Understanding the basic molecular mechanisms and developing effective therapies for the core social- communicative symptoms of autism spectrum disorder (ASD) is a public health priority. Because the mechanisms of ASD neuropathology are poorly understood, there are no FDA approved medications to treat these core social-communicative symptoms of the disorder. This proposed research project applies novel molecular neuroimaging methods to directly investigate metabotropic glutamate receptor 5 (mGluR5) density and to provide mechanistic information about excitatory processes in the brains of individuals with ASD. We propose to use positron emission tomography (PET) imaging with the mGluR5 tracer, [18F]FPEB, to study, for the first time, whether a molecular marker can be used to identify glutamate differences in ASD via mGluR5 receptor availability in vivo. This directly addresses a central issue in ASD, whether mGluR5 is a viable molecular and treatment target (Aim 1) and whether this directly relates to the social-communicative deficits (Aim 2).
For Aim 1, we will compare the magnitude and regional pattern of potential mGluR5 receptor availability in ASD with measurements of the volume of distribution, VT, between 20 adult ASD and 20 demographically matched healthy control (HC) subjects. Our hypothesis is that ASD subjects will express higher [18F]FPEB binding in brain areas of high mGluR5 density that are implicated in functional deficits in ASD (e.g., medial prefrontal cortex and fusiform gyrus).
In Aim 2 we will examine interrelationships among mGluR5 receptor availability with social-communicative deficits. We predict that lower [18F]FPEB binding in the studied brain regions will be associated with (a) higher social-communicative function and (b) reduced symptom severity as assessed by our behavioral and clinical measures. ASD subjects will be recruited from the Yale Autism Program, using subjects 18-35 years who completed clinical assessments. Inclusion/exclusion criteria will be the same for both groups and will include medical and psychiatric examination (including ECG and laboratory studies) to determine study eligibility. Subjects eligible to participate will also receive behavioral testing, an anatomical MRI for co-registration (and partial volume corrections) and a High Resolution Research Tomography (HRRT) PET scan with the radiotracer [18F]FPEB. This is the highest resolution human brain scanner available and allows us the ability to investigate subcortical brain areas crucial in ASD, such as the amygdala. This innovative research investigates, for the first time, in-vivo estimation of mGluR5 in ASD, a potentially high impact endeavor that (a) will provide preliminary data to clarify whether mGluR5 changes exist in ASD, something that that has not been established and is necessary to validate whether it is a mechanism of autistic symptomatology and a promising avenue for treatment and (b) will allow potential mGluR5 changes to be directly related to quantifiable clinical measures (i.e., social-communicative deficit) with the novel combination of behavioral and clinical measures and PET in ASD.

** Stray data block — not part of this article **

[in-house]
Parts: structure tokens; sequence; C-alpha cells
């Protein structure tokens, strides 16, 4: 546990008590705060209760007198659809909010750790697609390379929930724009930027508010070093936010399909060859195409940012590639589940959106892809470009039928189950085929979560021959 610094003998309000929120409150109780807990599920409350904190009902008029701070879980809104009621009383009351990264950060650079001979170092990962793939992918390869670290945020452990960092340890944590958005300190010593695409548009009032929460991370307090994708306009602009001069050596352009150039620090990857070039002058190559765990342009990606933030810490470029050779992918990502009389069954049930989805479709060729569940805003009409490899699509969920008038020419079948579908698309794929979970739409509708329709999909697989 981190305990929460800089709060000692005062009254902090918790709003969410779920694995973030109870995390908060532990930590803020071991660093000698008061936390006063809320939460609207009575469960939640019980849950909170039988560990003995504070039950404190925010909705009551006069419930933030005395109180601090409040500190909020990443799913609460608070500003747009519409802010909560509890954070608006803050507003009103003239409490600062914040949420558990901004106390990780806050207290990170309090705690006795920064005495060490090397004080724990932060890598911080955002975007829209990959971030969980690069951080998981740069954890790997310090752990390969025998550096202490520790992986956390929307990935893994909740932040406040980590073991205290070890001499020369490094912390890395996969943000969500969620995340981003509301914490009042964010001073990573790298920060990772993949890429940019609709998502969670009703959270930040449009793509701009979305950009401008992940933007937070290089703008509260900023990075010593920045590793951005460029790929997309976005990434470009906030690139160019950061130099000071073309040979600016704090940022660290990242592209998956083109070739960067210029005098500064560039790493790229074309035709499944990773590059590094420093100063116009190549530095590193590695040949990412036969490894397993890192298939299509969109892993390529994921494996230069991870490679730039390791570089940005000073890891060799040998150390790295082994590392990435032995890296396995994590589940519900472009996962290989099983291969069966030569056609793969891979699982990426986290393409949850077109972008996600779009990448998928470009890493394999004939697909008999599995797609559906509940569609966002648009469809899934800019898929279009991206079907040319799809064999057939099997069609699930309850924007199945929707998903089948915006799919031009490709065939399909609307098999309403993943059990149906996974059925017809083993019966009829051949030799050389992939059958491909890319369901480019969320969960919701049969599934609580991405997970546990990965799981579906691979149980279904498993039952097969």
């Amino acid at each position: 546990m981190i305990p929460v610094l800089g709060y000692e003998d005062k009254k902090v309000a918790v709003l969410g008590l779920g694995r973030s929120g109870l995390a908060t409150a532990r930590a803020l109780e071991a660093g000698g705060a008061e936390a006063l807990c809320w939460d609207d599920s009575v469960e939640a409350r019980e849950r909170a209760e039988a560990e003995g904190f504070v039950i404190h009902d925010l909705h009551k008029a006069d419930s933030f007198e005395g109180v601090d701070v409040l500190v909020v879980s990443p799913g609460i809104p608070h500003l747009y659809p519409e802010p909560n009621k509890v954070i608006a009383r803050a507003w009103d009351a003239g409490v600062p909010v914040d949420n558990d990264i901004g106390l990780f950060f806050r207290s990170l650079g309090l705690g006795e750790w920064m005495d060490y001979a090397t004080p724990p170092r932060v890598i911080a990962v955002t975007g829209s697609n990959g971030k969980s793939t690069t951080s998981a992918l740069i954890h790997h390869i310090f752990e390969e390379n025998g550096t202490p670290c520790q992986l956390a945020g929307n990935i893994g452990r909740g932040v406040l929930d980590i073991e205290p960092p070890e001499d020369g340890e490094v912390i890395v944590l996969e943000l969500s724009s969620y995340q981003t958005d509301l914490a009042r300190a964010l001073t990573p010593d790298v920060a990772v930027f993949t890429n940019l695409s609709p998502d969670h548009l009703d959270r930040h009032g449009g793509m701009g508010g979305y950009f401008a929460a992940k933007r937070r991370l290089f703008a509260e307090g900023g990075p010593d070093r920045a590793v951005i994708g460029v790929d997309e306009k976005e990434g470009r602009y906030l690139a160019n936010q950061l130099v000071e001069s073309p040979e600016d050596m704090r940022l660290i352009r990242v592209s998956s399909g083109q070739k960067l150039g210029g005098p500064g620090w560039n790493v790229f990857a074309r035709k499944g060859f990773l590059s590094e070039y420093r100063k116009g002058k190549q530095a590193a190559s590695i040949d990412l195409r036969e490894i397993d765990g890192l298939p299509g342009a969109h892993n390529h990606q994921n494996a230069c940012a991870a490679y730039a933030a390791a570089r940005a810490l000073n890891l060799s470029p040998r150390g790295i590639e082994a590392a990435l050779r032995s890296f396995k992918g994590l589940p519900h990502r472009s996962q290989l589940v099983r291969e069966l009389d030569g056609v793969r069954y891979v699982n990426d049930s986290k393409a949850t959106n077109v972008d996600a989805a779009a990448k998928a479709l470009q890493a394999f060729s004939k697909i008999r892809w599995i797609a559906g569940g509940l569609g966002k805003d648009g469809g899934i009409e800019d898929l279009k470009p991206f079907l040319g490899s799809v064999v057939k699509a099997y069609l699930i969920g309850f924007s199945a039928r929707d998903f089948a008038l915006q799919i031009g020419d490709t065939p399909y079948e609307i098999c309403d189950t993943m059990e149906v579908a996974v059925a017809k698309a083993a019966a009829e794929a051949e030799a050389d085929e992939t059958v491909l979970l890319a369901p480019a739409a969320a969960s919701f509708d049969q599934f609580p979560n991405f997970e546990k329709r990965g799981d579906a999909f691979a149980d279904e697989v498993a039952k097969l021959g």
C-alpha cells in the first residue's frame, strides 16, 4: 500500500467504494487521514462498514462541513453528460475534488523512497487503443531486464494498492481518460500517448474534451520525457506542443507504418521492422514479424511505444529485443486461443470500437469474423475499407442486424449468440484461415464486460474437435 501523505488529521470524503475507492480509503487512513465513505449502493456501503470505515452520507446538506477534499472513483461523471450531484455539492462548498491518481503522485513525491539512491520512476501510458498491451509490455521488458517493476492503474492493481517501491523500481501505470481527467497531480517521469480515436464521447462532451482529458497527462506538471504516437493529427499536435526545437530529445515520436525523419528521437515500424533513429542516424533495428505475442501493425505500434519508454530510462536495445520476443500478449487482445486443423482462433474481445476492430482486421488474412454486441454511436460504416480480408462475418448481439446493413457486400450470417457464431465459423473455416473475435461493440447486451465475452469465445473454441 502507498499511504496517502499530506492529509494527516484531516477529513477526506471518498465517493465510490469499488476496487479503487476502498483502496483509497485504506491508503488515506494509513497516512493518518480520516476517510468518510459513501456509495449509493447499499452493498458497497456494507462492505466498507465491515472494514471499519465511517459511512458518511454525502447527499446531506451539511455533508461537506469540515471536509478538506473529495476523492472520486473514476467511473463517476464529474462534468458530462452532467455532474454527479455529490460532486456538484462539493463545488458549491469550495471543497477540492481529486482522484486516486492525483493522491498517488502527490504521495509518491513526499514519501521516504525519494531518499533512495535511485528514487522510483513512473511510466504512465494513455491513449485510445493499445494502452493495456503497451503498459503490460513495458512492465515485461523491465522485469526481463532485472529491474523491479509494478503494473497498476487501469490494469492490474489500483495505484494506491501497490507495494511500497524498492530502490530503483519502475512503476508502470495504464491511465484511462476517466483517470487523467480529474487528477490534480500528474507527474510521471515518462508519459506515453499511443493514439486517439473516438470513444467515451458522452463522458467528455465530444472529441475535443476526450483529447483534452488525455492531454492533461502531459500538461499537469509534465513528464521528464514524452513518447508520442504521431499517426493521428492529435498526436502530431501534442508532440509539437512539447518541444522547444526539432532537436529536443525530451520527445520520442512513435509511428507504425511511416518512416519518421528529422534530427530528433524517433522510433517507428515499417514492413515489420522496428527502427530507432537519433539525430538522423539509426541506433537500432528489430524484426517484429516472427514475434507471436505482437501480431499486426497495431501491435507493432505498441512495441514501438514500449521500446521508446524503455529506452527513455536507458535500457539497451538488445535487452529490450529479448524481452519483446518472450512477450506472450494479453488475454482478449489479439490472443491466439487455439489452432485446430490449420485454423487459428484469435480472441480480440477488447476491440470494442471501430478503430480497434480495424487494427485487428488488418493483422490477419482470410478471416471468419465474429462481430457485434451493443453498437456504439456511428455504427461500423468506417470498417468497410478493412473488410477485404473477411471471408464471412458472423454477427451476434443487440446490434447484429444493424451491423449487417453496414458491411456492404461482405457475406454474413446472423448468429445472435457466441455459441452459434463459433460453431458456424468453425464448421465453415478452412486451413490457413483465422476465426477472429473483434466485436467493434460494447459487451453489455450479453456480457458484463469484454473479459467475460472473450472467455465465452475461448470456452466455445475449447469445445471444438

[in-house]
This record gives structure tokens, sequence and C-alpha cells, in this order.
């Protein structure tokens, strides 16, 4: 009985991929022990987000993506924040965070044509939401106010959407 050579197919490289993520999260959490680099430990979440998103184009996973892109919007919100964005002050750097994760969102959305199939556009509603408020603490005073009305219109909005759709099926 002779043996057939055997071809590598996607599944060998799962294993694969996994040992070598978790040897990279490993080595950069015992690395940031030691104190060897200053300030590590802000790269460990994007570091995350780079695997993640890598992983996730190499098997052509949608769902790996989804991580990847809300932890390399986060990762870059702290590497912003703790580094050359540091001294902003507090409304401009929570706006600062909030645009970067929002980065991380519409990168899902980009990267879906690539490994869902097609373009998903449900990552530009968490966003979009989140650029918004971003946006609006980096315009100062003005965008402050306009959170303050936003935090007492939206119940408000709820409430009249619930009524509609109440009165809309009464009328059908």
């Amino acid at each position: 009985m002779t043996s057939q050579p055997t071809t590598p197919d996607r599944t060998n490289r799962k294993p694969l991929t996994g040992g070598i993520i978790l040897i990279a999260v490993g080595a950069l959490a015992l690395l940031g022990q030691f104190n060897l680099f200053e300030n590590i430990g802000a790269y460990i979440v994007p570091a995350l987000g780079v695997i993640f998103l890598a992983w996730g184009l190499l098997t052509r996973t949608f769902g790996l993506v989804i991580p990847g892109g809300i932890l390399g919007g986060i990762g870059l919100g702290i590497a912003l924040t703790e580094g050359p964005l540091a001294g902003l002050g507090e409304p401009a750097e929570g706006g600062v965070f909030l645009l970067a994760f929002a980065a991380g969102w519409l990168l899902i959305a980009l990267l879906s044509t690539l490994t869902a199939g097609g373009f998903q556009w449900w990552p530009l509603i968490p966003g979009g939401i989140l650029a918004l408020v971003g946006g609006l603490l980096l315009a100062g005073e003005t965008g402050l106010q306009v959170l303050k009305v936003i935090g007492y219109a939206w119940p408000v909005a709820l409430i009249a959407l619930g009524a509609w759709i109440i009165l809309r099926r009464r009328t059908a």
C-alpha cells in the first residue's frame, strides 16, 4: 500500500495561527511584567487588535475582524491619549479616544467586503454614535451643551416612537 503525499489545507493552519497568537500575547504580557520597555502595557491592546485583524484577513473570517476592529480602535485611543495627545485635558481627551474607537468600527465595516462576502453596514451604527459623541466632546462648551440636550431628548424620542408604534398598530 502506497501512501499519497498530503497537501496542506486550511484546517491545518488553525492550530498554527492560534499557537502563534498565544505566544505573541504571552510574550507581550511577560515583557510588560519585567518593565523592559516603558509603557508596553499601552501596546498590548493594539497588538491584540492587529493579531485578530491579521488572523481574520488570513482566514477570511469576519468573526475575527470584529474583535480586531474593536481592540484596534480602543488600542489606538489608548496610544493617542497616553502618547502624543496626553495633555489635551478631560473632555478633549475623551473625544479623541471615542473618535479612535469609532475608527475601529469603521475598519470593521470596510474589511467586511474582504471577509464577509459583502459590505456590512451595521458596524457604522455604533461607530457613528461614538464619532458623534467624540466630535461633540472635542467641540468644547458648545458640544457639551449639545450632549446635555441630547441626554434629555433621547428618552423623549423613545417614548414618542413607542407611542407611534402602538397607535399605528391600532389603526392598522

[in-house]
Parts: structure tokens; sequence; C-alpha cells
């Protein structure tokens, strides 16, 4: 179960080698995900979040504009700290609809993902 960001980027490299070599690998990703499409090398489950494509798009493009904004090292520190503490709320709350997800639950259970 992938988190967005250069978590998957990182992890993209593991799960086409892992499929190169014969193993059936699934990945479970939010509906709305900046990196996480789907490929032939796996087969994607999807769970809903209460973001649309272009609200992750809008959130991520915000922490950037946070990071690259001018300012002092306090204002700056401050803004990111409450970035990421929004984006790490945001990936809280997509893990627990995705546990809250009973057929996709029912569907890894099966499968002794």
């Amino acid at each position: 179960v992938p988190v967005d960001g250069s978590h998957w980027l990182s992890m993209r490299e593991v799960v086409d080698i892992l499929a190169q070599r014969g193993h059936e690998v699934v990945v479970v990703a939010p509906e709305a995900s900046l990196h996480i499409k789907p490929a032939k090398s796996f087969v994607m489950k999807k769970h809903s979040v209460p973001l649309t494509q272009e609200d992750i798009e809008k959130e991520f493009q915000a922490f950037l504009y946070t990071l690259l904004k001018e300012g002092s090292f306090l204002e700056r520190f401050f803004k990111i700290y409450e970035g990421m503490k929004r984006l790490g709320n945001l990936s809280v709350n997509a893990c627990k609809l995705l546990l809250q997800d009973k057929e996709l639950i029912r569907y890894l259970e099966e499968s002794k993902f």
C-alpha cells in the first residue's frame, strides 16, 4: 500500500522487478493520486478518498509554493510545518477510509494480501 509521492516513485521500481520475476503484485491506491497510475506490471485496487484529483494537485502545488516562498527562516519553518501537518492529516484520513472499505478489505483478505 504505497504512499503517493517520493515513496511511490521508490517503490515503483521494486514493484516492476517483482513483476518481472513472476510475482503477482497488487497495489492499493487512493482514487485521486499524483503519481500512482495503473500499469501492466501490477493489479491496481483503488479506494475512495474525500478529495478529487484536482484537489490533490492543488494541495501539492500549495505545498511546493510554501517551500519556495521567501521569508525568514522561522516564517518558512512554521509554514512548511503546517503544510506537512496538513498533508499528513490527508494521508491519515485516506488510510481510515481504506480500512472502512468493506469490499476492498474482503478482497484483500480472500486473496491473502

At present, the neuropathology of autism spectrum disorder (ASD) is poorly understood at the molecular level and this study will investigate glutamate receptor (mGluR5) density, a putative mechanism for autistic dysfunction, with strong supporting evidence from animal models, genetic research, post-mortem studies, and related single-gene disorders. By relating this information to a detailed assessment of social- communicative dysfunction, this research will provide the first data supporting inference of mechanistic dysfunction from the molecular level to neural systems to clinical behavior. This is a critical objective as there are no clinical ASD biomarkers and because there are extant medications to regulate glutamate receptors, an understanding of mGluR5 differences in ASD has important and direct implications for treatment.